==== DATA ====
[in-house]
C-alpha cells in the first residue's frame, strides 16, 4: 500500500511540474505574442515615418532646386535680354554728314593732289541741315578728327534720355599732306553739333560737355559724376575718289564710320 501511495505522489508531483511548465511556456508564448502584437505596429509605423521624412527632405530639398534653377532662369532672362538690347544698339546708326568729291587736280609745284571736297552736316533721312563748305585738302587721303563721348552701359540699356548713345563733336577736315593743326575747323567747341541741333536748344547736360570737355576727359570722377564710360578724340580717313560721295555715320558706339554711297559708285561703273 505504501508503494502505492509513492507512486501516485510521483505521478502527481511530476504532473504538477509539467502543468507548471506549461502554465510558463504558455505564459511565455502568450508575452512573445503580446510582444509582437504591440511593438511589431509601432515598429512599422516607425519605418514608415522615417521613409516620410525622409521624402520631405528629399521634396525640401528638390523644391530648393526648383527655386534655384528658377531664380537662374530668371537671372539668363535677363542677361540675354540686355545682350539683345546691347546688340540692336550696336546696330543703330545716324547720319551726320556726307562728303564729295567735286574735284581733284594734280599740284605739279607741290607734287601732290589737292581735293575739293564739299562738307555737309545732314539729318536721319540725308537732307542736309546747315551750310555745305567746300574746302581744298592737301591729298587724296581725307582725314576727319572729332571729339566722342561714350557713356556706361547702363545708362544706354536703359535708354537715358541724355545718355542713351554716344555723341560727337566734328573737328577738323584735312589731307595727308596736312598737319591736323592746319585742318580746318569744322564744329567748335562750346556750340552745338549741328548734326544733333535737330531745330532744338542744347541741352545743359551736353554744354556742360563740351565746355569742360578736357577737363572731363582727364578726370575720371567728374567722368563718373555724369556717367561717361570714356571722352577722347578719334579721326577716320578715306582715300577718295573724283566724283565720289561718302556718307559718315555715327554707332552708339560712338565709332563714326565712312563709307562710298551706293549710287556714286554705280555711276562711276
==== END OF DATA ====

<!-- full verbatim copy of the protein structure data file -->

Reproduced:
[in-house]
C-alpha cells in the first residue's frame, strides 16, 4: 500500500511540474505574442515615418532646386535680354554728314593732289541741315578728327534720355599732306553739333560737355559724376575718289564710320 501511495505522489508531483511548465511556456508564448502584437505596429509605423521624412527632405530639398534653377532662369532672362538690347544698339546708326568729291587736280609745284571736297552736316533721312563748305585738302587721303563721348552701359540699356548713345563733336577736315593743326575747323567747341541741333536748344547736360570737355576727359570722377564710360578724340580717313560721295555715320558706339554711297559708285561703273 505504501508503494502505492509513492507512486501516485510521483505521478502527481511530476504532473504538477509539467502543468507548471506549461502554465510558463504558455505564459511565455502568450508575452512573445503580446510582444509582437504591440511593438511589431509601432515598429512599422516607425519605418514608415522615417521613409516620410525622409521624402520631405528629399521634396525640401528638390523644391530648393526648383527655386534655384528658377531664380537662374530668371537671372539668363535677363542677361540675354540686355545682350539683345546691347546688340540692336550696336546696330543703330545716324547720319551726320556726307562728303564729295567735286574735284581733284594734280599740284605739279607741290607734287601732290589737292581735293575739293564739299562738307555737309545732314539729318536721319540725308537732307542736309546747315551750310555745305567746300574746302581744298592737301591729298587724296581725307582725314576727319572729332571729339566722342561714350557713356556706361547702363545708362544706354536703359535708354537715358541724355545718355542713351554716344555723341560727337566734328573737328577738323584735312589731307595727308596736312598737319591736323592746319585742318580746318569744322564744329567748335562750346556750340552745338549741328548734326544733333535737330531745330532744338542744347541741352545743359551736353554744354556742360563740351565746355569742360578736357577737363572731363582727364578726370575720371567728374567722368563718373555724369556717367561717361570714356571722352577722347578719334579721326577716320578715306582715300577718295573724283566724283565720289561718302556718307559718315555715327554707332552708339560712338565709332563714326565712312563709307562710298551706293549710287556714286554705280555711276562711276